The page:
An automatic or manual storage trigger event causes a predetermined interval of ECG and heart sound data stored in temporary looping memory to be stored in a designated area of long-term memory. An automatic trigger may be an arrhythmia detected from the subcutaneous ECG signal. A manual trigger may be delivered during syncope or near-syncope by the patient wearing the implanted device, or another person, using an external device or other manual triggering method.
 Spectral analysis of heart sound data is performed to determine a number of spectral variables which may include any of the fundamental frequency and power, second and third harmonics and respective powers, and total harmonic power of the first and second heart sounds. These variables are used in calculating an estimated systolic blood pressure according to a set of best fit equations determined during a calibration method.
 The calibration method, which may be performed at the time of device implant or at any time after implantation, includes measuring a patient's blood pressure using a standard clinical method while simultaneously collecting heart sound data. After performing custom spectral analysis of the heart sound signals, regression analysis is performed on spectral variables to identify a set of best fit weighted equations for predicting the measured blood pressure. The equation parameters, e.g. coefficients, constants, exponents, etc., and associated weighting factors are stored for use in calculating estimated blood pressure from stored heart sound data in an individual patient, acquired before or after the calibration procedure.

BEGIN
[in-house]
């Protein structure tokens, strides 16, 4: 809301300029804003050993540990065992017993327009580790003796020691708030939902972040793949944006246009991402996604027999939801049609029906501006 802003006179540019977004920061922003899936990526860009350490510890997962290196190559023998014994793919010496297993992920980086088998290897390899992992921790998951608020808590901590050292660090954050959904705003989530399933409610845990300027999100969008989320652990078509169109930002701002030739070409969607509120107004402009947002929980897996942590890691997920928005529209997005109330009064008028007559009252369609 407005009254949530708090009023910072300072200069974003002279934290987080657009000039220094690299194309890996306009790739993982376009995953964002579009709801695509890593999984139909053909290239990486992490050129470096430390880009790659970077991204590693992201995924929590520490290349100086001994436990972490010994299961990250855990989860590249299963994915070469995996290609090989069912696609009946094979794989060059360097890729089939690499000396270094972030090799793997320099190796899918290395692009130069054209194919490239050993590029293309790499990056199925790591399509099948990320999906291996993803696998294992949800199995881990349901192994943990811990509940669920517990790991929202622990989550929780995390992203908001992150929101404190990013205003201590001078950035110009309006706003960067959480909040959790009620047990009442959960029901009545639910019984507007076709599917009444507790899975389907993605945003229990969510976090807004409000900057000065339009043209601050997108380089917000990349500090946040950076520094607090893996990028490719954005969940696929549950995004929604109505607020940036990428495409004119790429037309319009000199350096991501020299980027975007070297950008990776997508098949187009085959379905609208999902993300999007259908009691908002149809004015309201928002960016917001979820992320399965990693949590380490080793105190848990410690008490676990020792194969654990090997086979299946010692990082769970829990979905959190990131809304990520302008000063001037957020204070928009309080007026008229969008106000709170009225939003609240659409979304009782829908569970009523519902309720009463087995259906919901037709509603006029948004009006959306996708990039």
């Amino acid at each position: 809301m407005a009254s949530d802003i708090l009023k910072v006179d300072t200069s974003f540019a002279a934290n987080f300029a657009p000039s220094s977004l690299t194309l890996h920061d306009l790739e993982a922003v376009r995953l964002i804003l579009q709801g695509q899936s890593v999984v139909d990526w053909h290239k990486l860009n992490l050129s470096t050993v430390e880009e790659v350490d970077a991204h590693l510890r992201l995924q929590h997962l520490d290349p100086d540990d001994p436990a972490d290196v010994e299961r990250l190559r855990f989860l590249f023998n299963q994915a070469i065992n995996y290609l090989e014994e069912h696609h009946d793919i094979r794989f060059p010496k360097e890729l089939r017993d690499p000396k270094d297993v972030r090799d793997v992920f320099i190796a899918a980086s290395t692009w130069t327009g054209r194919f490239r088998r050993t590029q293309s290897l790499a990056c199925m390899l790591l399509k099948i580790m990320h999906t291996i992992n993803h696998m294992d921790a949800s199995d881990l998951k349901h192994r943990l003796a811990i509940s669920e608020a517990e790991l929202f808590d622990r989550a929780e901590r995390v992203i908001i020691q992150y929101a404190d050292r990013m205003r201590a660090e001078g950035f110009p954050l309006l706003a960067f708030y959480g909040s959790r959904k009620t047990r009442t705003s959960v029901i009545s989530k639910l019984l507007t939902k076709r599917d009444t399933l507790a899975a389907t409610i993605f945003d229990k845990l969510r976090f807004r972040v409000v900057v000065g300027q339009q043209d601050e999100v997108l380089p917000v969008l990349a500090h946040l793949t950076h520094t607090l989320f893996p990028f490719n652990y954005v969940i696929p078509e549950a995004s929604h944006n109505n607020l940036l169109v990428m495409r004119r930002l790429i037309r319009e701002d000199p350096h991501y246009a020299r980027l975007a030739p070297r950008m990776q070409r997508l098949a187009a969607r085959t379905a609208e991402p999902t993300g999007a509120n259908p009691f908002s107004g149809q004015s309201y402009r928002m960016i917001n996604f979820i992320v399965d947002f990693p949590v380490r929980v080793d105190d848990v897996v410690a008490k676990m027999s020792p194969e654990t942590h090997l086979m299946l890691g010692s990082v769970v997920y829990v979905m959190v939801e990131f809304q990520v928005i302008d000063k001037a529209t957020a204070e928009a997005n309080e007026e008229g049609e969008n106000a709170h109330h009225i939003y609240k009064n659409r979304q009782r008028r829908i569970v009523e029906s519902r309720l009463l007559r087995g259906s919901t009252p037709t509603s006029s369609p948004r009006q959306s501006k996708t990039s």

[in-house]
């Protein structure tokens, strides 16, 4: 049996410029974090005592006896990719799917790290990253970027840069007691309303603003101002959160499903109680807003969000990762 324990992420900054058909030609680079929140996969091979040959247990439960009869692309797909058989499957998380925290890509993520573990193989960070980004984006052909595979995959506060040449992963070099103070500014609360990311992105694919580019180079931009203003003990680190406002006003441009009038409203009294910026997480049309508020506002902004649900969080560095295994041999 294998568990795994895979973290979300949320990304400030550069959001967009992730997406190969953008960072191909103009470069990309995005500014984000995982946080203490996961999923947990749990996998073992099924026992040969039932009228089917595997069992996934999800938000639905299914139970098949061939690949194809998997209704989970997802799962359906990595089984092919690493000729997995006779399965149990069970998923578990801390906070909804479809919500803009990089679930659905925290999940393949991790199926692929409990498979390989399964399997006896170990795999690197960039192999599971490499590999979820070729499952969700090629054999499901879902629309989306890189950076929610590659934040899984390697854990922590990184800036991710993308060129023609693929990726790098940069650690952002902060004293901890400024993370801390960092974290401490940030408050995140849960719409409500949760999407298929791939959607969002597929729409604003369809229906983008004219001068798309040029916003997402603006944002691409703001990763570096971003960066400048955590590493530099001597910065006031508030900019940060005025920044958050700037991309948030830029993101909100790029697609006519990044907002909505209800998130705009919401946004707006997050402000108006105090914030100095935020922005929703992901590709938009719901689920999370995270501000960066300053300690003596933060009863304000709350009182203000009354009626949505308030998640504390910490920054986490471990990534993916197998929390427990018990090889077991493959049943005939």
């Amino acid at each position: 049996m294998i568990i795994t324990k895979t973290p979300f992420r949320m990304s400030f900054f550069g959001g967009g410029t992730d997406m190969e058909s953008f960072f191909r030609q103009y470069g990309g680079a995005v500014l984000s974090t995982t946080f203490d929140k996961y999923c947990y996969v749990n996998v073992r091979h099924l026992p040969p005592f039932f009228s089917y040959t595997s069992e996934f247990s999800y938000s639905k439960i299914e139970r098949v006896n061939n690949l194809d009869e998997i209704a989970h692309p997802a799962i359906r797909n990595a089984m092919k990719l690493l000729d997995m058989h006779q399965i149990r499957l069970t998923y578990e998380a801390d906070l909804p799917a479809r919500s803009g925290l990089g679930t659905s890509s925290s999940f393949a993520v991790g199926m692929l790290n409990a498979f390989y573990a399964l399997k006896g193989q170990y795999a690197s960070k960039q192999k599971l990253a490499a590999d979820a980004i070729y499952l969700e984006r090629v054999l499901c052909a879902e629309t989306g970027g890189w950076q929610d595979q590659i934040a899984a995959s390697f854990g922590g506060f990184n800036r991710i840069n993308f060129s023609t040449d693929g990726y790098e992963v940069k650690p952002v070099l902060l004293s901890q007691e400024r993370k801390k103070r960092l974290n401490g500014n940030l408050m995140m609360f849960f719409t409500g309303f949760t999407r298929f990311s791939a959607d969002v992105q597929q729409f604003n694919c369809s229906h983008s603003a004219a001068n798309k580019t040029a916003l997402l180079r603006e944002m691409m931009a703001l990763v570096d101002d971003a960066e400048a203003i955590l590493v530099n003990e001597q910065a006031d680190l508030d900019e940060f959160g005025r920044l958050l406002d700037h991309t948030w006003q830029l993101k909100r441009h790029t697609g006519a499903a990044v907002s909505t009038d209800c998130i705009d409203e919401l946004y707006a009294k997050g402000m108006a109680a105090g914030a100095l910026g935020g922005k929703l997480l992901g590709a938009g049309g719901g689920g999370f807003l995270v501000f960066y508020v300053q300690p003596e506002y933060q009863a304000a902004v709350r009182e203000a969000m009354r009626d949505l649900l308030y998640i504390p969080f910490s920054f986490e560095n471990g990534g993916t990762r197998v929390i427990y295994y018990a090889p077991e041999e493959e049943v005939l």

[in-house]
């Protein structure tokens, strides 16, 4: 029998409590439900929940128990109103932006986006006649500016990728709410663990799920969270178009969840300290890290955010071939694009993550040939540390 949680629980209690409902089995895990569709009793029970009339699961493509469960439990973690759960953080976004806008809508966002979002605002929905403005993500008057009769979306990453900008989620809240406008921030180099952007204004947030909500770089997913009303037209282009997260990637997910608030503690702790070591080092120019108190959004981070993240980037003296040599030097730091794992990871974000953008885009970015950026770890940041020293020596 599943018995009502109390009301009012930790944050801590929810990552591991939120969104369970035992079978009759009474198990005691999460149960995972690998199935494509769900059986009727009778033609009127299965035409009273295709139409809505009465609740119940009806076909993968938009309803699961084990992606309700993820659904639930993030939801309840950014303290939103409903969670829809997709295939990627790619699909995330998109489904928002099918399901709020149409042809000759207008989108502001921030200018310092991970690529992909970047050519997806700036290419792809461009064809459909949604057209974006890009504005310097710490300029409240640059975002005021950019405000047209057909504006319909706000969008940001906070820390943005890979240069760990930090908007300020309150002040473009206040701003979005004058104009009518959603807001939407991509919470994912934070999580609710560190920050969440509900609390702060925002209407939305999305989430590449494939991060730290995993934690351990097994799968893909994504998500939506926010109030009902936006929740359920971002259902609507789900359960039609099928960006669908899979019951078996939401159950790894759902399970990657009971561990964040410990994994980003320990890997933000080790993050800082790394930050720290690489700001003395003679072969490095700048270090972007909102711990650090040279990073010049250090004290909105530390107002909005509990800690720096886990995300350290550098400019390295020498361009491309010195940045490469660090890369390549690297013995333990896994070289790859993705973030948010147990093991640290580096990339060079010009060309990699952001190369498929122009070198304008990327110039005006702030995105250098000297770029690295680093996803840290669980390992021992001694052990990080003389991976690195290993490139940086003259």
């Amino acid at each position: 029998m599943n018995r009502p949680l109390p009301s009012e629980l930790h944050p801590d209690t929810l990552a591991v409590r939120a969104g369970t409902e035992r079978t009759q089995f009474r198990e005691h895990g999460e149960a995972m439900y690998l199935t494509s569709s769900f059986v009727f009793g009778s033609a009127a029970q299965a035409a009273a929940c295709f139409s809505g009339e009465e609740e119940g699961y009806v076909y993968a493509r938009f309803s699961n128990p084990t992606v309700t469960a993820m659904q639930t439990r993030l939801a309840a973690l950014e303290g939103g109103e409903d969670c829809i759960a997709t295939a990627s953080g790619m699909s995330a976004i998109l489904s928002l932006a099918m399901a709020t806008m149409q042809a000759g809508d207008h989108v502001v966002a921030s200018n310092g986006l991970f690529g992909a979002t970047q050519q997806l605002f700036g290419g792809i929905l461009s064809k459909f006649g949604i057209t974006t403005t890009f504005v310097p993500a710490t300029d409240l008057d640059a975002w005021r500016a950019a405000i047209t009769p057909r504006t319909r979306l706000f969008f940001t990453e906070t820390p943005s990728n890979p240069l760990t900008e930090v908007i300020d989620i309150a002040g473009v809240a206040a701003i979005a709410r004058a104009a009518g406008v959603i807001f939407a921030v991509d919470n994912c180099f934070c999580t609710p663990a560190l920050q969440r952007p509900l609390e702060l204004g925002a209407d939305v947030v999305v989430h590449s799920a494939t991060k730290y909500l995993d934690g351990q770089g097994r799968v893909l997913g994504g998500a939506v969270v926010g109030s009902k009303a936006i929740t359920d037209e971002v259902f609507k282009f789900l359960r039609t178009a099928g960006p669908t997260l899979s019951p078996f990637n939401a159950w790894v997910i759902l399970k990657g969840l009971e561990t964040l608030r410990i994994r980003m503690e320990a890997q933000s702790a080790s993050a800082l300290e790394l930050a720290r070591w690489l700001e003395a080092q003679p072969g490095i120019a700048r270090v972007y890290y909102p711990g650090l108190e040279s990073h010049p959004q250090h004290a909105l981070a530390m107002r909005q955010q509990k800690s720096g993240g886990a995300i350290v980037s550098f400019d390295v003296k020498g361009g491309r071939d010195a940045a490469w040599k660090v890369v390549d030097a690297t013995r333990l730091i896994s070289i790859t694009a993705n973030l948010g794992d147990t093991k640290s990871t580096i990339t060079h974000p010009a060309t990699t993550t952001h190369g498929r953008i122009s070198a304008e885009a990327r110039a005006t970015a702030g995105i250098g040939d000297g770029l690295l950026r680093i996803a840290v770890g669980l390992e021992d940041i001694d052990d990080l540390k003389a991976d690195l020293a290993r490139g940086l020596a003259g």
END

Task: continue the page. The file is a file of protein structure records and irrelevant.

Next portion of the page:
Preferably, blood pressure estimation from stored heart sound data is performed off-line by an external device after uploading stored data from the implanted device. By storing heart sound data in the implanted device and determining the estimated blood pressure later using an external device, the implantable device may be simplified and minimized in size. Heart sound and ECG data may also be uplinked to an external device for processing in real-time. Real time processing is particularly useful during calibration procedures and for confirming calibration results. Alternatively, a microprocessor may be included in the implanted device for processing heart sound data and estimating blood pressure.
 Concurrent ECG and estimated blood pressure may be displayed on an external device for review by a physician. Chronically monitored blood pressure based on custom heart sound spectral analysis provides a valuable tool for diagnosing an array of clinical conditions.